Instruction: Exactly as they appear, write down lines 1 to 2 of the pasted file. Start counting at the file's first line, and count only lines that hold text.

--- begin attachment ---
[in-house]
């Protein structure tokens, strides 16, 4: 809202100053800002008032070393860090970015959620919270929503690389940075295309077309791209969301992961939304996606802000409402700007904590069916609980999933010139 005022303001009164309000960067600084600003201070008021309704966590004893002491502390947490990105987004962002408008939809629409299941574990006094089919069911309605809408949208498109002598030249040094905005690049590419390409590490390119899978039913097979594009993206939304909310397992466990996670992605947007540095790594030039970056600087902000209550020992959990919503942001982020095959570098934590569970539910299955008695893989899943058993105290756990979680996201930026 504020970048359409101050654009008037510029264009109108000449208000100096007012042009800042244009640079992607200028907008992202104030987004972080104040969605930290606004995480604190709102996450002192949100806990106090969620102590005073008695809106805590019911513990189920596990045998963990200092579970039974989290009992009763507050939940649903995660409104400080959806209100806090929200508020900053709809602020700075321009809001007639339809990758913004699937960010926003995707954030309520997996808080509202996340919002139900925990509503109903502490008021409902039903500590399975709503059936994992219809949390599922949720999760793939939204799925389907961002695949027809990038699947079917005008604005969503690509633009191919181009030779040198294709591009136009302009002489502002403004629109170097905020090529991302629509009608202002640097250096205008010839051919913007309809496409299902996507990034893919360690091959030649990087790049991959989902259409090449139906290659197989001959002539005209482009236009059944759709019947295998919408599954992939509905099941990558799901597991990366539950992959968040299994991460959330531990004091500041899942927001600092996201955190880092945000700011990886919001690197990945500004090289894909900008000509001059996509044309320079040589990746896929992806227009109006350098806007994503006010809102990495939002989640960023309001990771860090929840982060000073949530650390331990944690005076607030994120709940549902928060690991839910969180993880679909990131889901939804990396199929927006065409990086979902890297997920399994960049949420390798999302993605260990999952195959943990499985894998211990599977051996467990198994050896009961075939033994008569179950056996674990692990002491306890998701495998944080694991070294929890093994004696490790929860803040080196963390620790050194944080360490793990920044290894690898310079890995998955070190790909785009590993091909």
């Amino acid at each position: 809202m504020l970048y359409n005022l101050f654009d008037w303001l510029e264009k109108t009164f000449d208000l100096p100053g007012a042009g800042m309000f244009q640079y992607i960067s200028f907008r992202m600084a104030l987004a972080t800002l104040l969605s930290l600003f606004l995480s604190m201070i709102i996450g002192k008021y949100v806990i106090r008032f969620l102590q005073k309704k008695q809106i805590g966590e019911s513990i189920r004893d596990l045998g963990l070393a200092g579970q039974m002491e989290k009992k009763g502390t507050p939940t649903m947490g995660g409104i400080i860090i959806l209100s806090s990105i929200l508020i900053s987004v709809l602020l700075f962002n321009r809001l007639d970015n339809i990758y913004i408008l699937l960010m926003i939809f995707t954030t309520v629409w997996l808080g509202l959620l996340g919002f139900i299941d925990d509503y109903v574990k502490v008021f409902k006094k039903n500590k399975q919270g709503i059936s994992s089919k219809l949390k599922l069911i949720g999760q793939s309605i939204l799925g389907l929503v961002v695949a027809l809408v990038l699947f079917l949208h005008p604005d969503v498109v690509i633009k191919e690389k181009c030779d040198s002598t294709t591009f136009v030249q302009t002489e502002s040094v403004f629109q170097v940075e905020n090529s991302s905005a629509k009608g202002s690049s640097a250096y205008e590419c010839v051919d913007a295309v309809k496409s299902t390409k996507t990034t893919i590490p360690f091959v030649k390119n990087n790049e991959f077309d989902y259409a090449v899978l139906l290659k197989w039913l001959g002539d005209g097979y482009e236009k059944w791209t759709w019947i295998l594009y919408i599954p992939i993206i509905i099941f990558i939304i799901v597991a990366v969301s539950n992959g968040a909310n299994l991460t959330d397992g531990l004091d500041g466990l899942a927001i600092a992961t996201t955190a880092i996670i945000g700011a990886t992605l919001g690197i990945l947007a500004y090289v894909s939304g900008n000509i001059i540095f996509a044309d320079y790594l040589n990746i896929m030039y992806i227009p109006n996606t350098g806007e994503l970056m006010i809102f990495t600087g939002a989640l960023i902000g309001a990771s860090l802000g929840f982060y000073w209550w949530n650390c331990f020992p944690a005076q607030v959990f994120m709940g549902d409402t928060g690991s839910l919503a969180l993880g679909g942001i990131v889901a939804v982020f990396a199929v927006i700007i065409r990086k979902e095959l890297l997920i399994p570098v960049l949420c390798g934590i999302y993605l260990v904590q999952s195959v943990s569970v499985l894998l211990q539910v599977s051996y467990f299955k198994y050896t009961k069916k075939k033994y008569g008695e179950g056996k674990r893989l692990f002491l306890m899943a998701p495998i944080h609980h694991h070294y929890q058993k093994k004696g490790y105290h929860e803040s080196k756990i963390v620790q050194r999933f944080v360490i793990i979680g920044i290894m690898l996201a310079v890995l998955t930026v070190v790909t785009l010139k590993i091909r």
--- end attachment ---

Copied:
[in-house]
């Protein structure tokens, strides 16, 4: 809202100053800002008032070393860090970015959620919270929503690389940075295309077309791209969301992961939304996606802000409402700007904590069916609980999933010139 005022303001009164309000960067600084600003201070008021309704966590004893002491502390947490990105987004962002408008939809629409299941574990006094089919069911309605809408949208498109002598030249040094905005690049590419390409590490390119899978039913097979594009993206939304909310397992466990996670992605947007540095790594030039970056600087902000209550020992959990919503942001982020095959570098934590569970539910299955008695893989899943058993105290756990979680996201930026 504020970048359409101050654009008037510029264009109108000449208000100096007012042009800042244009640079992607200028907008992202104030987004972080104040969605930290606004995480604190709102996450002192949100806990106090969620102590005073008695809106805590019911513990189920596990045998963990200092579970039974989290009992009763507050939940649903995660409104400080959806209100806090929200508020900053709809602020700075321009809001007639339809990758913004699937960010926003995707954030309520997996808080509202996340919002139900925990509503109903502490008021409902039903500590399975709503059936994992219809949390599922949720999760793939939204799925389907961002695949027809990038699947079917005008604005969503690509633009191919181009030779040198294709591009136009302009002489502002403004629109170097905020090529991302629509009608202002640097250096205008010839051919913007309809496409299902996507990034893919360690091959030649990087790049991959989902259409090449139906290659197989001959002539005209482009236009059944759709019947295998919408599954992939509905099941990558799901597991990366539950992959968040299994991460959330531990004091500041899942927001600092996201955190880092945000700011990886919001690197990945500004090289894909900008000509001059996509044309320079040589990746896929992806227009109006350098806007994503006010809102990495939002989640960023309001990771860090929840982060000073949530650390331990944690005076607030994120709940549902928060690991839910969180993880679909990131889901939804990396199929927006065409990086979902890297997920399994960049949420390798999302993605260990999952195959943990499985894998211990599977051996467990198994050896009961075939033994008569179950056996674990692990002491306890998701495998944080694991070294929890093994004696490790929860803040080196963390620790050194944080360490793990920044290894690898310079890995998955070190790909785009590993091909």